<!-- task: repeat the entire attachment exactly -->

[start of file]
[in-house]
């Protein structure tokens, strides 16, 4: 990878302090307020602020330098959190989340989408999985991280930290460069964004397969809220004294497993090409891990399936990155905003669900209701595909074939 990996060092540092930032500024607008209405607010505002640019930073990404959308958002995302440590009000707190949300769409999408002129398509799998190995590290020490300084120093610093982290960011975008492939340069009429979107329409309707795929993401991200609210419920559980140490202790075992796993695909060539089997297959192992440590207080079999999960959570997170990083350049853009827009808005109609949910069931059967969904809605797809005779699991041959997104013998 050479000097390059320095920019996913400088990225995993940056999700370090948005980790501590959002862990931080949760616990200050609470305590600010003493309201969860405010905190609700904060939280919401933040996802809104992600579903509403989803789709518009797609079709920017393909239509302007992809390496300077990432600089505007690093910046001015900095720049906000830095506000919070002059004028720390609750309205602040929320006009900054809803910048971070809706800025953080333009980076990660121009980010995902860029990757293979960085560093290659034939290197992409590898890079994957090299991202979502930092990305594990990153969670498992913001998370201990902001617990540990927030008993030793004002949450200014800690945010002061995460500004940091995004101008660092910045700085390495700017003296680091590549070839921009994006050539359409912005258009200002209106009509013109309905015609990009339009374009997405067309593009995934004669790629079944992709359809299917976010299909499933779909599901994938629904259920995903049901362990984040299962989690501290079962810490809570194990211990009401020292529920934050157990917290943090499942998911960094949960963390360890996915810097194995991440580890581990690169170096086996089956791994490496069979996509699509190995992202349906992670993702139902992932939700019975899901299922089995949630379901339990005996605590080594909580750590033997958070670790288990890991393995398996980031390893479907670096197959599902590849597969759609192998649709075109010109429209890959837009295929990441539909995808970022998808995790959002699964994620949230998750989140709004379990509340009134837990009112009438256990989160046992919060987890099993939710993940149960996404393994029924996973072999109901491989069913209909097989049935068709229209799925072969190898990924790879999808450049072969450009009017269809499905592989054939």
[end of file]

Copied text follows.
[in-house]
């Protein structure tokens, strides 16, 4: 990878302090307020602020330098959190989340989408999985991280930290460069964004397969809220004294497993090409891990399936990155905003669900209701595909074939 990996060092540092930032500024607008209405607010505002640019930073990404959308958002995302440590009000707190949300769409999408002129398509799998190995590290020490300084120093610093982290960011975008492939340069009429979107329409309707795929993401991200609210419920559980140490202790075992796993695909060539089997297959192992440590207080079999999960959570997170990083350049853009827009808005109609949910069931059967969904809605797809005779699991041959997104013998 050479000097390059320095920019996913400088990225995993940056999700370090948005980790501590959002862990931080949760616990200050609470305590600010003493309201969860405010905190609700904060939280919401933040996802809104992600579903509403989803789709518009797609079709920017393909239509302007992809390496300077990432600089505007690093910046001015900095720049906000830095506000919070002059004028720390609750309205602040929320006009900054809803910048971070809706800025953080333009980076990660121009980010995902860029990757293979960085560093290659034939290197992409590898890079994957090299991202979502930092990305594990990153969670498992913001998370201990902001617990540990927030008993030793004002949450200014800690945010002061995460500004940091995004101008660092910045700085390495700017003296680091590549070839921009994006050539359409912005258009200002209106009509013109309905015609990009339009374009997405067309593009995934004669790629079944992709359809299917976010299909499933779909599901994938629904259920995903049901362990984040299962989690501290079962810490809570194990211990009401020292529920934050157990917290943090499942998911960094949960963390360890996915810097194995991440580890581990690169170096086996089956791994490496069979996509699509190995992202349906992670993702139902992932939700019975899901299922089995949630379901339990005996605590080594909580750590033997958070670790288990890991393995398996980031390893479907670096197959599902590849597969759609192998649709075109010109429209890959837009295929990441539909995808970022998808995790959002699964994620949230998750989140709004379990509340009134837990009112009438256990989160046992919060987890099993939710993940149960996404393994029924996973072999109901491989069913209909097989049935068709229209799925072969190898990924790879999808450049072969450009009017269809499905592989054939």